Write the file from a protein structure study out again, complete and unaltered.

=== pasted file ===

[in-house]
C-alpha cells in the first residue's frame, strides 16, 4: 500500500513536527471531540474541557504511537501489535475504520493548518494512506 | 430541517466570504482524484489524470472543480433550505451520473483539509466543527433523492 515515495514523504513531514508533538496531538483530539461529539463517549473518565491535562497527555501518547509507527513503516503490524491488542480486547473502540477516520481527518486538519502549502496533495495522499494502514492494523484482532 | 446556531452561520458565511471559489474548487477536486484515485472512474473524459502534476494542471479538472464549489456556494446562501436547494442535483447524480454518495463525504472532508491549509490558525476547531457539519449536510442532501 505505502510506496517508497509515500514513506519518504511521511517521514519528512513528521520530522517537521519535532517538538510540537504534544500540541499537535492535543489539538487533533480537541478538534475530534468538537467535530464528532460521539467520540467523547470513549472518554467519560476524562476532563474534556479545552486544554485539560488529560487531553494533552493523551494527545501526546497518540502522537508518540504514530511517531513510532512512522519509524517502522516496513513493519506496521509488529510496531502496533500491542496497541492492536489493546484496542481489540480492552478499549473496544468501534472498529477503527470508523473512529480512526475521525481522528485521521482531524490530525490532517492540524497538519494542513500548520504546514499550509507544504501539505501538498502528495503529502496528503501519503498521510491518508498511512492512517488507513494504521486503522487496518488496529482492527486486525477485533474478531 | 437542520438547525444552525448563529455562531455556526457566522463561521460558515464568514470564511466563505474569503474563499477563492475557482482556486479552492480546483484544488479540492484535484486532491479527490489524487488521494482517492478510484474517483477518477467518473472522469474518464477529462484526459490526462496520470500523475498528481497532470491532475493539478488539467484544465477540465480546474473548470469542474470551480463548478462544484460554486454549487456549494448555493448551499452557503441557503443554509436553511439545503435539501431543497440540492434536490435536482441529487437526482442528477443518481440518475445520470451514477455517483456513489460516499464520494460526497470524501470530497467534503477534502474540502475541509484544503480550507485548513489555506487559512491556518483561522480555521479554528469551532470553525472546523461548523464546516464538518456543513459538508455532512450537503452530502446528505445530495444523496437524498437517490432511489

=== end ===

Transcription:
[in-house]
C-alpha cells in the first residue's frame, strides 16, 4: 500500500513536527471531540474541557504511537501489535475504520493548518494512506 | 430541517466570504482524484489524470472543480433550505451520473483539509466543527433523492 515515495514523504513531514508533538496531538483530539461529539463517549473518565491535562497527555501518547509507527513503516503490524491488542480486547473502540477516520481527518486538519502549502496533495495522499494502514492494523484482532 | 446556531452561520458565511471559489474548487477536486484515485472512474473524459502534476494542471479538472464549489456556494446562501436547494442535483447524480454518495463525504472532508491549509490558525476547531457539519449536510442532501 505505502510506496517508497509515500514513506519518504511521511517521514519528512513528521520530522517537521519535532517538538510540537504534544500540541499537535492535543489539538487533533480537541478538534475530534468538537467535530464528532460521539467520540467523547470513549472518554467519560476524562476532563474534556479545552486544554485539560488529560487531553494533552493523551494527545501526546497518540502522537508518540504514530511517531513510532512512522519509524517502522516496513513493519506496521509488529510496531502496533500491542496497541492492536489493546484496542481489540480492552478499549473496544468501534472498529477503527470508523473512529480512526475521525481522528485521521482531524490530525490532517492540524497538519494542513500548520504546514499550509507544504501539505501538498502528495503529502496528503501519503498521510491518508498511512492512517488507513494504521486503522487496518488496529482492527486486525477485533474478531 | 437542520438547525444552525448563529455562531455556526457566522463561521460558515464568514470564511466563505474569503474563499477563492475557482482556486479552492480546483484544488479540492484535484486532491479527490489524487488521494482517492478510484474517483477518477467518473472522469474518464477529462484526459490526462496520470500523475498528481497532470491532475493539478488539467484544465477540465480546474473548470469542474470551480463548478462544484460554486454549487456549494448555493448551499452557503441557503443554509436553511439545503435539501431543497440540492434536490435536482441529487437526482442528477443518481440518475445520470451514477455517483456513489460516499464520494460526497470524501470530497467534503477534502474540502475541509484544503480550507485548513489555506487559512491556518483561522480555521479554528469551532470553525472546523461548523464546516464538518456543513459538508455532512450537503452530502446528505445530495444523496437524498437517490432511489